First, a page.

We have a learner who was originally on an apprenticeshing starting 29th April 2017. He then went on hold in the November 2017 and was eventually withdrawn in the March 2018 (the employer could only offer him less than 30 hours). The employer now has enough funding to take him on over the 30 hours / week requirement.
He will be carrying on with the same apprenticeship as before, which is a 15 month apprenticeship so I presume he still has 7 months left and I just need to work out his percentage when I come to doing the ILR?January 21, 2019 at 4:15 pm #335555
Not if he was fully withdrawn, no. If that was the case, then he’ll have to do the minimum of the year and a day and you’ll have to reduce the Total Negotiated Price to take account of funding received previously.
If he wasn’t fully withdrawn and was left as completion status 6, then yeah, you’re okay to restart and continue. Otherwise, no.January 21, 2019 at 4:22 pm #335559
It looks like this Apprentice was on funding model 35 as they were a pre May 2017 start and as such could resume their Programme.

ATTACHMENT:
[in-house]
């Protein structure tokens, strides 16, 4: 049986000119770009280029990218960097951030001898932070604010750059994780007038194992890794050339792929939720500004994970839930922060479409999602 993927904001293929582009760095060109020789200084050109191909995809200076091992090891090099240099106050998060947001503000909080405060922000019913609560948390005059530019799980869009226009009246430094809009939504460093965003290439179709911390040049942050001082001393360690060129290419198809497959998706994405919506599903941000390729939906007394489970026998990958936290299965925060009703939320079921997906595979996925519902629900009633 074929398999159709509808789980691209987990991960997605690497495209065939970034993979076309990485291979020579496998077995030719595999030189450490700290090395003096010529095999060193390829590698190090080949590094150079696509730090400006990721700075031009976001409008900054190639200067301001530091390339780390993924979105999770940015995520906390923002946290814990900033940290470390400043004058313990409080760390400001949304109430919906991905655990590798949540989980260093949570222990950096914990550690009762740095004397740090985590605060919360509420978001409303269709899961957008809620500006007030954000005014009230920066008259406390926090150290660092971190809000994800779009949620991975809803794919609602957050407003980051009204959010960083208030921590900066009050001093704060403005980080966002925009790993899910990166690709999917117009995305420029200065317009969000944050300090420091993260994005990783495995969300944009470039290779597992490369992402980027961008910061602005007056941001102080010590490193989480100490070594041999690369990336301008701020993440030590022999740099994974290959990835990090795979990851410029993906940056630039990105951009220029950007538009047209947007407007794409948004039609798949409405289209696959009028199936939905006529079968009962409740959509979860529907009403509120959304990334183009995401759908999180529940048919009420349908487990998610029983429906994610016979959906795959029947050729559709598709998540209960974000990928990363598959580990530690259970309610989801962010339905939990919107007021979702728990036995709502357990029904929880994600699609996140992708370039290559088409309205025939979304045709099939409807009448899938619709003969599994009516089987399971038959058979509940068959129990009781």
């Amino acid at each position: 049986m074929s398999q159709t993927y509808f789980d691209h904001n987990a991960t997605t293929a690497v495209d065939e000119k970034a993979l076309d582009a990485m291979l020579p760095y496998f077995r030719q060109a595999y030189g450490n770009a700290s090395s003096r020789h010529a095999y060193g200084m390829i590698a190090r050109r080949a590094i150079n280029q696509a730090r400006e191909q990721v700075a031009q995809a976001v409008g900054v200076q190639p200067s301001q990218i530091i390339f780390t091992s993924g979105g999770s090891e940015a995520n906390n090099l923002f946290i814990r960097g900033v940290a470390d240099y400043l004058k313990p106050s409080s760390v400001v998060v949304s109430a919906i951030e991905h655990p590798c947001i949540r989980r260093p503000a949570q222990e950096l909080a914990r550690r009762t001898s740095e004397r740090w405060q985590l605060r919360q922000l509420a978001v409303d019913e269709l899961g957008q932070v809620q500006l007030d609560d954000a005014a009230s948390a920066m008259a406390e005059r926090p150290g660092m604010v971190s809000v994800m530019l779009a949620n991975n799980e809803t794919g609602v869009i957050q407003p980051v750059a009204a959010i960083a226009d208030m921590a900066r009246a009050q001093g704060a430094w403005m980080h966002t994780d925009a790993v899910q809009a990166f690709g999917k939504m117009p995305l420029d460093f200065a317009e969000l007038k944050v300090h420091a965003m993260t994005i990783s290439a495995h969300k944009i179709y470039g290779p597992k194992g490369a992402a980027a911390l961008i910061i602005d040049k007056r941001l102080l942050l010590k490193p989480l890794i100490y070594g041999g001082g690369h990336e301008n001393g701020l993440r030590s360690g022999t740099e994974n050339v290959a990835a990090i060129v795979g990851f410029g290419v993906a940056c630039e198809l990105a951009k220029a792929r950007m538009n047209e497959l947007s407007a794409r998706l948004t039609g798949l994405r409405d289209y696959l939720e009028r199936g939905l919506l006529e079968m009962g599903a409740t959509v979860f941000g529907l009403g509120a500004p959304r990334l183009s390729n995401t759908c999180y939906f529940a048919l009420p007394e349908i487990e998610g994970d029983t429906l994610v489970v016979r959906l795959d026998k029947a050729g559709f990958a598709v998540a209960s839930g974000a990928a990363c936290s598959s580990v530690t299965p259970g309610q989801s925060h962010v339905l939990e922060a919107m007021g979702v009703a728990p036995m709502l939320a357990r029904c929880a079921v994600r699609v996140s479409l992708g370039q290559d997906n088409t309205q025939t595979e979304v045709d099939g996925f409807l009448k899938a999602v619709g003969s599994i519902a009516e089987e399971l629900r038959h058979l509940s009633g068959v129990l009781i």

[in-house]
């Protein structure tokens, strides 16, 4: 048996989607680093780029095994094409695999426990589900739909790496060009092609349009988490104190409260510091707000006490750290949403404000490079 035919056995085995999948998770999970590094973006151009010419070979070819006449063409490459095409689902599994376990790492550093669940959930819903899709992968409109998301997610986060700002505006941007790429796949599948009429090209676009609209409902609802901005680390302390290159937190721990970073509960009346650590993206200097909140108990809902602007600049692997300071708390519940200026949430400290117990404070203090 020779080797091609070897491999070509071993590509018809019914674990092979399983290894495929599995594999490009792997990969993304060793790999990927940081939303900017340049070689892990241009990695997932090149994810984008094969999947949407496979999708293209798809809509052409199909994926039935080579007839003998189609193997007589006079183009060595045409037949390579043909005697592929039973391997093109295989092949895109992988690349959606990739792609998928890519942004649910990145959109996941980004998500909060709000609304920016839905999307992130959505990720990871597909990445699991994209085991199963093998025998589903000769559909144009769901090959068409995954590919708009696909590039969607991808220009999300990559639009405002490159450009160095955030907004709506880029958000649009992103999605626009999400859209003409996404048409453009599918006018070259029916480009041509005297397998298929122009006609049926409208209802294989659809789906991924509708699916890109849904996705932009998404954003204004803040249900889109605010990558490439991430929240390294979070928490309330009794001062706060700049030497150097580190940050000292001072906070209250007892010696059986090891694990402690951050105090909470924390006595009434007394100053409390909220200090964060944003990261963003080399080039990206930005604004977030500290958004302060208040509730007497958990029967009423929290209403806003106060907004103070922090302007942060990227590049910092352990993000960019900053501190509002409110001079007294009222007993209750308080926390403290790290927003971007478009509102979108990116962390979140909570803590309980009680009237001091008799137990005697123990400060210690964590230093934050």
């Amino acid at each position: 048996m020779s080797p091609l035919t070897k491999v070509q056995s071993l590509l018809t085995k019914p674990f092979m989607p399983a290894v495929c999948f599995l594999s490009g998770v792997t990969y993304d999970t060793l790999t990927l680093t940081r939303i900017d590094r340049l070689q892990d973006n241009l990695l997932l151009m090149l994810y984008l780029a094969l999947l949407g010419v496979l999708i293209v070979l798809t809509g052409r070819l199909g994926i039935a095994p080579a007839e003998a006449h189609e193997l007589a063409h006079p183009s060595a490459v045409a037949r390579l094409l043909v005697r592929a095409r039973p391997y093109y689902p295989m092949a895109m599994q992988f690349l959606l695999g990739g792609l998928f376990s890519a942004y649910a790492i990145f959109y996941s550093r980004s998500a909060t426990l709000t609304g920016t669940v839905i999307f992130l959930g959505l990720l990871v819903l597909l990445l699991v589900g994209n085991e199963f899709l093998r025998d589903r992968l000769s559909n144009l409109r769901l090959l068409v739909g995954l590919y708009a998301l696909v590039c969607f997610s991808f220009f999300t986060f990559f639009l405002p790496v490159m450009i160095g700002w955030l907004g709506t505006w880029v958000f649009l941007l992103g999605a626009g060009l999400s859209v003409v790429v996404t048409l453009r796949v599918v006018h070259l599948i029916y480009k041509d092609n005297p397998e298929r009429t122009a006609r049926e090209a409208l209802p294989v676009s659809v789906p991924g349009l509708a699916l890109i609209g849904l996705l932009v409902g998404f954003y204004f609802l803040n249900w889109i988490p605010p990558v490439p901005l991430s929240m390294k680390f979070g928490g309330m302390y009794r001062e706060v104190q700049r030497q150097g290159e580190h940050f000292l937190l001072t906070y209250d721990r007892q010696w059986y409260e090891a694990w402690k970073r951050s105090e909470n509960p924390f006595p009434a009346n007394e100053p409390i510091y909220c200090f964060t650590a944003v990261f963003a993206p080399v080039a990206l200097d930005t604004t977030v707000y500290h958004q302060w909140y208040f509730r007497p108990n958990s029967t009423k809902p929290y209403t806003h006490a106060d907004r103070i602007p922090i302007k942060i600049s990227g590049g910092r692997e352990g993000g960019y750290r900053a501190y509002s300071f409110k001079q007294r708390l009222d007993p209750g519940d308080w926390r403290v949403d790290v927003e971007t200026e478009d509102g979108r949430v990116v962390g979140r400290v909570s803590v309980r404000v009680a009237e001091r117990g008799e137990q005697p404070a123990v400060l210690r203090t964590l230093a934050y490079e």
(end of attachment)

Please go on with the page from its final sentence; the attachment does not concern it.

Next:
I do not know of any rules or guidance that relates to what Spats has said and of course a negotiated price would not be applicable to funding model 35.
The ILR guidance states:
Funded apprenticeship framework programmes originally started before 1 May 2017 should be recorded on Funding model 35, for example where an apprentice restarts a framework programme, in line with the apprenticeship funding rules.
The guidance for this scenario was:
11.8.3 Recording restarts (without an agreed break in learning)
440. If the learner later returns to learning, then new aims must be created as in Table 7. The original learning aims must not be reopened.
Table 7: Recording new aims when a learner restarts learning without an agreed break
Field Name – Programme Aim – Other Aims
Learning start date – Date on which the learner restarts the programme – Date on which the learner restarts the learning aim
Original learning start date (from 1 August 2013) – Not returned – Not returned
Learning planned end date – New planned end date for the programme – New planned end date for the learning aim
Funding adjustment for prior learning – Not returned – Proportion of the learning aim still to be delivered (if applicable)